• Yes Lynda but with e fags you are only going through the same motions as drinking coffee or coke-ie imbibing a mild stimulant with some addictive properties. No nasty tars. The finger wagging neo puritans who object to efags on the basis that they are like cigarette need putting in their place very firmly. We might have accepted the restrictions of our civil liberties as adults because we accept that the tars in fags cause cancer,but this overstepping the bounds is not on. One hopes that the makers of e fags work out how to deliver cannabinoids in their most happy form to help legalise use of cannabis.

    Report this comment

    Daisy Roots

    Thursday, August 21, 2014

  • Just a thought, but, is it because there are much less people smoking now anyway and therefore less people to give it up? The best way to give up is will power, simple! I did it, so am sure anyone can! My husband went through the N.H.S route and although it was a struggle for him ( he did not really want to give up, just for his health he was told to! ) he did manage it in the end. Cannot see the point of the e-cigarettes as you are still going through the same "motions" of smoking.

    Report this comment

    Lynda

    Thursday, August 21, 2014

  • There has been concern expressed recently regarding the neglect of physical health of those with mental health problems,a significant cause of which is nicotine addiction ingested via cigarettes as the link between smoking and mental health has not really been addressed.Vaping as the method of ingestion,once properly regulated for safety,could well lead to the biggest public health improvement for those with mental health problems,both inside the mental health and penal systems,and outside,especially for those with long-term and severe tobacco addictions.

    Report this comment

    Peter Watson

    Thursday, August 21, 2014

  • I think the word "blame" is not the right word to use in this story, it sounds like a reduction in numbers attending NHS stop smoking is a bad thing and it's not. The nicotine is not the harmful thing in tobacco it's the other chemicals the makers add which causes cancer and other problems, so perhaps the government should be targeting them to remove the harmful chemicals rather than take on each smoker.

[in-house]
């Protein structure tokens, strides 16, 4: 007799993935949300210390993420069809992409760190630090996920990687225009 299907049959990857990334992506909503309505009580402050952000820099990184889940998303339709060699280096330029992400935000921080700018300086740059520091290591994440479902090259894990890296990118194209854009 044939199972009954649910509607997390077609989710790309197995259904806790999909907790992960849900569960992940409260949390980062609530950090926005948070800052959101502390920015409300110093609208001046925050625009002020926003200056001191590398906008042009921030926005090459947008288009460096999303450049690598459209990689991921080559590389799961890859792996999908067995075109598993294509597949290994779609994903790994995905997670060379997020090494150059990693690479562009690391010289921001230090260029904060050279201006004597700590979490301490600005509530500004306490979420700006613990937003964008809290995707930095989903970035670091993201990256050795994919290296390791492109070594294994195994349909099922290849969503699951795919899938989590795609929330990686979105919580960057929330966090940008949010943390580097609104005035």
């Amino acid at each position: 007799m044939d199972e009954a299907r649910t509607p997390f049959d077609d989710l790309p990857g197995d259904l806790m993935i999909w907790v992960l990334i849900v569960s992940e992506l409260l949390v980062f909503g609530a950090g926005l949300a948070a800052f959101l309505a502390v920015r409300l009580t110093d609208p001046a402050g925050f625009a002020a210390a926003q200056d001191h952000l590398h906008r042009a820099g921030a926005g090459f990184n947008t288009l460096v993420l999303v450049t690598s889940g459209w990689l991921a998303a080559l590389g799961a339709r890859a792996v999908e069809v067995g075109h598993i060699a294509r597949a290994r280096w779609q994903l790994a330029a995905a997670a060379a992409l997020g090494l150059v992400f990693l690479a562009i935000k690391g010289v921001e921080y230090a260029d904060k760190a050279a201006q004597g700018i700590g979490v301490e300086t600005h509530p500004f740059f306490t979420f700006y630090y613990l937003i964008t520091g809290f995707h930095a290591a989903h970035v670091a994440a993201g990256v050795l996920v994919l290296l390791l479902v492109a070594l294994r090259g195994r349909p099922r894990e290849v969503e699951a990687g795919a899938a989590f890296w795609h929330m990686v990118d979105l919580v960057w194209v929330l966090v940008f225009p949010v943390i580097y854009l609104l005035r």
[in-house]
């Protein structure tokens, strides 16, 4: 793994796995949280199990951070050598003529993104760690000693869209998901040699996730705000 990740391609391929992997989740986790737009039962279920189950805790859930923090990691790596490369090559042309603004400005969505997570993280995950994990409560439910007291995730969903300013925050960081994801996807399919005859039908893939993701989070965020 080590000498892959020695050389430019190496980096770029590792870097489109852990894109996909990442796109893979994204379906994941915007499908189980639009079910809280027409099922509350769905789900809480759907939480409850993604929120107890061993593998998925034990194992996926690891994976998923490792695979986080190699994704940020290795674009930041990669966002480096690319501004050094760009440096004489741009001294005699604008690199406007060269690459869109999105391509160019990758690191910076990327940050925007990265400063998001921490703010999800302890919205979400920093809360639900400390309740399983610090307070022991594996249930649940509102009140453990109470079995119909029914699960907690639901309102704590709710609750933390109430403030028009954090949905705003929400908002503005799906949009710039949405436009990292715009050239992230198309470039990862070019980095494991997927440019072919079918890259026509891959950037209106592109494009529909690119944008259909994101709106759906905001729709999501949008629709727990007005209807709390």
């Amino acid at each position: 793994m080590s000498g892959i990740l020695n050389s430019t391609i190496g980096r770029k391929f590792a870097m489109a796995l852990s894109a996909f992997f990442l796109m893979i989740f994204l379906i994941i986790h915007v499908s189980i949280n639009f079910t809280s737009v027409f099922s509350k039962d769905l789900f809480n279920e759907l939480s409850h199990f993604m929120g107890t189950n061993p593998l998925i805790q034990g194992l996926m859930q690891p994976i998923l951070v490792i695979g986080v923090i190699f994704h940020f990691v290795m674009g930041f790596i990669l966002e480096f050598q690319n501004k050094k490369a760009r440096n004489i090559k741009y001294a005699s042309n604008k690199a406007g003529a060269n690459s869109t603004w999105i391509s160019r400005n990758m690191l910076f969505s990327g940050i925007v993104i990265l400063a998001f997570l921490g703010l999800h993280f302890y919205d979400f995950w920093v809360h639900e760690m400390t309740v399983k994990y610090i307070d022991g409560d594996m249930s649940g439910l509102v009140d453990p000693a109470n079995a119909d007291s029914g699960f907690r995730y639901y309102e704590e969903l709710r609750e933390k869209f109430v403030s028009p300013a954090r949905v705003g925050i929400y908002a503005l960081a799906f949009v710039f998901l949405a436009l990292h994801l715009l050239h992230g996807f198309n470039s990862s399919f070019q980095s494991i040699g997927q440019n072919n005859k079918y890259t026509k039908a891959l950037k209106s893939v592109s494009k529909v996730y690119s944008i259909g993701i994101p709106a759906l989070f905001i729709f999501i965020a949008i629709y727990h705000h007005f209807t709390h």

Report this comment

    parkeg1

    Thursday, August 21, 2014

  • Daisy is right in that NHS schemes don't work. They claim large cessation successes, but if they were to follow these non-smokers on a bit, they would find many puffing away again.

    Report this comment

    Catton Man

    Thursday, August 21, 2014

  • I'm not sure why lower figures are a bad thing, ecigs are to blame? Surely this is a good thing and will save the NHS money.

    Report this comment

    Banana Babe

    Thursday, August 21, 2014

  • Well just goes to show e cigs work when the NHS schemes dont. I know several people who were showered with gum and patches at presumably some expense and which did not work, who have given up cigarettes for e cigs, and in some cases given them up too. Since nicotine in the quantities in ecigs is not a problem, and is tars and other chemicals in tobacco which cause cancer, not the nicotine I see no reason to demonise them. Only the manufacturers of the patches and gum etc will see a problem because of lost easy sales.

    Report this comment

    Daisy Roots

    Thursday, August 21, 2014

The views expressed in the above comments do not necessarily reflect the views of this site